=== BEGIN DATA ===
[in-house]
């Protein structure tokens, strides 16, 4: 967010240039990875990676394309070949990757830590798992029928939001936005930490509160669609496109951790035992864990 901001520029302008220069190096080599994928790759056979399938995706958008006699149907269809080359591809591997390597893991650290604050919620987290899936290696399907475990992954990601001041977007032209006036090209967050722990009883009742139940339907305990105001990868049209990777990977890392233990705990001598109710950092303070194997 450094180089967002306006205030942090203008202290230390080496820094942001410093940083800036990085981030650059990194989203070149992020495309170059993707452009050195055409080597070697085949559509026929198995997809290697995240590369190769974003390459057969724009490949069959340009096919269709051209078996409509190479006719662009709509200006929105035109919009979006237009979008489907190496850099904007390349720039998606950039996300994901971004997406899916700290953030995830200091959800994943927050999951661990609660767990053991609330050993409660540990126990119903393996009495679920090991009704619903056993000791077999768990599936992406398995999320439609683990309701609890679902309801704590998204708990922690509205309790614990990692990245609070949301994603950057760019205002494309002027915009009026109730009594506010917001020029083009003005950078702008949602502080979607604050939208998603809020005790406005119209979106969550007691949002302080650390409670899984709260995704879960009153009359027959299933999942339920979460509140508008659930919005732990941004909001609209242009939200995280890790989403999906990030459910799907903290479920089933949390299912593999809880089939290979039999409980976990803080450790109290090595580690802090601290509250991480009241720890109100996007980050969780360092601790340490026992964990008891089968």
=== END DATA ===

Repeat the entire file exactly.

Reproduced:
[in-house]
């Protein structure tokens, strides 16, 4: 967010240039990875990676394309070949990757830590798992029928939001936005930490509160669609496109951790035992864990 901001520029302008220069190096080599994928790759056979399938995706958008006699149907269809080359591809591997390597893991650290604050919620987290899936290696399907475990992954990601001041977007032209006036090209967050722990009883009742139940339907305990105001990868049209990777990977890392233990705990001598109710950092303070194997 450094180089967002306006205030942090203008202290230390080496820094942001410093940083800036990085981030650059990194989203070149992020495309170059993707452009050195055409080597070697085949559509026929198995997809290697995240590369190769974003390459057969724009490949069959340009096919269709051209078996409509190479006719662009709509200006929105035109919009979006237009979008489907190496850099904007390349720039998606950039996300994901971004997406899916700290953030995830200091959800994943927050999951661990609660767990053991609330050993409660540990126990119903393996009495679920090991009704619903056993000791077999768990599936992406398995999320439609683990309701609890679902309801704590998204708990922690509205309790614990990692990245609070949301994603950057760019205002494309002027915009009026109730009594506010917001020029083009003005950078702008949602502080979607604050939208998603809020005790406005119209979106969550007691949002302080650390409670899984709260995704879960009153009359027959299933999942339920979460509140508008659930919005732990941004909001609209242009939200995280890790989403999906990030459910799907903290479920089933949390299912593999809880089939290979039999409980976990803080450790109290090595580690802090601290509250991480009241720890109100996007980050969780360092601790340490026992964990008891089968």